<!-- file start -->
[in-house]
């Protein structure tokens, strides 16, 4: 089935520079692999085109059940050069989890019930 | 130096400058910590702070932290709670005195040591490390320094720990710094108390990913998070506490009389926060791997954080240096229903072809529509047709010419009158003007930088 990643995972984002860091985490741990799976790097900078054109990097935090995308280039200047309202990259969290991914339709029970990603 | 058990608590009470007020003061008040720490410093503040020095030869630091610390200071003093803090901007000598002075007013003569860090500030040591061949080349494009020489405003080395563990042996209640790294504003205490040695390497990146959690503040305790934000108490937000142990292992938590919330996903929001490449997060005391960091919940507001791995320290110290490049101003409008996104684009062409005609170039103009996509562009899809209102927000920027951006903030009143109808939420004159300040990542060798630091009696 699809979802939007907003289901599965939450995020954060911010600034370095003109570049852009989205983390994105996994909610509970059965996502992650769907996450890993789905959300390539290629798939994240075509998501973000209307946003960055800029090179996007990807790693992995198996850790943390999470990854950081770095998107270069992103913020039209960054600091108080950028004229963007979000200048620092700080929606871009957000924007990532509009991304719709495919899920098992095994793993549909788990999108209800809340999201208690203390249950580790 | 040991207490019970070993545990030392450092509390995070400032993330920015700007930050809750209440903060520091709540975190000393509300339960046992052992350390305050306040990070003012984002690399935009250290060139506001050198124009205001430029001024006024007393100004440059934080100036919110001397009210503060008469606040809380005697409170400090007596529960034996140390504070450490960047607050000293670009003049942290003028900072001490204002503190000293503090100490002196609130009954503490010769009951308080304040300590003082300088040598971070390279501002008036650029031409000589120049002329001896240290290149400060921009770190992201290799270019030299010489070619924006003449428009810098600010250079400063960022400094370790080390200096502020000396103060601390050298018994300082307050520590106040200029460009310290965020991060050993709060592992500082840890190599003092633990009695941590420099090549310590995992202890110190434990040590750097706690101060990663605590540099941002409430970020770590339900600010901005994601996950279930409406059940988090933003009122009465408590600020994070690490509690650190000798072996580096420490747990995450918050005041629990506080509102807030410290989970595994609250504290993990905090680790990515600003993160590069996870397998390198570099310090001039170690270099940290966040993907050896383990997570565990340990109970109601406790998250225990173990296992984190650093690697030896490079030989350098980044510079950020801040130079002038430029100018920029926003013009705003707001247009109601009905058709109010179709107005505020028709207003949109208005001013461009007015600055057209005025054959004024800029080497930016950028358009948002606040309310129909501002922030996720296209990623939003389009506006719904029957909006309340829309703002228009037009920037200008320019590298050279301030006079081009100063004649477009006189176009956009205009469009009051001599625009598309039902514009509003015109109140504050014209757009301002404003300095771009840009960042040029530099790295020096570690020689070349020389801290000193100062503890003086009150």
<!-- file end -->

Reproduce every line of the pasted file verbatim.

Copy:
[in-house]
């Protein structure tokens, strides 16, 4: 089935520079692999085109059940050069989890019930 | 130096400058910590702070932290709670005195040591490390320094720990710094108390990913998070506490009389926060791997954080240096229903072809529509047709010419009158003007930088 990643995972984002860091985490741990799976790097900078054109990097935090995308280039200047309202990259969290991914339709029970990603 | 058990608590009470007020003061008040720490410093503040020095030869630091610390200071003093803090901007000598002075007013003569860090500030040591061949080349494009020489405003080395563990042996209640790294504003205490040695390497990146959690503040305790934000108490937000142990292992938590919330996903929001490449997060005391960091919940507001791995320290110290490049101003409008996104684009062409005609170039103009996509562009899809209102927000920027951006903030009143109808939420004159300040990542060798630091009696 699809979802939007907003289901599965939450995020954060911010600034370095003109570049852009989205983390994105996994909610509970059965996502992650769907996450890993789905959300390539290629798939994240075509998501973000209307946003960055800029090179996007990807790693992995198996850790943390999470990854950081770095998107270069992103913020039209960054600091108080950028004229963007979000200048620092700080929606871009957000924007990532509009991304719709495919899920098992095994793993549909788990999108209800809340999201208690203390249950580790 | 040991207490019970070993545990030392450092509390995070400032993330920015700007930050809750209440903060520091709540975190000393509300339960046992052992350390305050306040990070003012984002690399935009250290060139506001050198124009205001430029001024006024007393100004440059934080100036919110001397009210503060008469606040809380005697409170400090007596529960034996140390504070450490960047607050000293670009003049942290003028900072001490204002503190000293503090100490002196609130009954503490010769009951308080304040300590003082300088040598971070390279501002008036650029031409000589120049002329001896240290290149400060921009770190992201290799270019030299010489070619924006003449428009810098600010250079400063960022400094370790080390200096502020000396103060601390050298018994300082307050520590106040200029460009310290965020991060050993709060592992500082840890190599003092633990009695941590420099090549310590995992202890110190434990040590750097706690101060990663605590540099941002409430970020770590339900600010901005994601996950279930409406059940988090933003009122009465408590600020994070690490509690650190000798072996580096420490747990995450918050005041629990506080509102807030410290989970595994609250504290993990905090680790990515600003993160590069996870397998390198570099310090001039170690270099940290966040993907050896383990997570565990340990109970109601406790998250225990173990296992984190650093690697030896490079030989350098980044510079950020801040130079002038430029100018920029926003013009705003707001247009109601009905058709109010179709107005505020028709207003949109208005001013461009007015600055057209005025054959004024800029080497930016950028358009948002606040309310129909501002922030996720296209990623939003389009506006719904029957909006309340829309703002228009037009920037200008320019590298050279301030006079081009100063004649477009006189176009956009205009469009009051001599625009598309039902514009509003015109109140504050014209757009301002404003300095771009840009960042040029530099790295020096570690020689070349020389801290000193100062503890003086009150």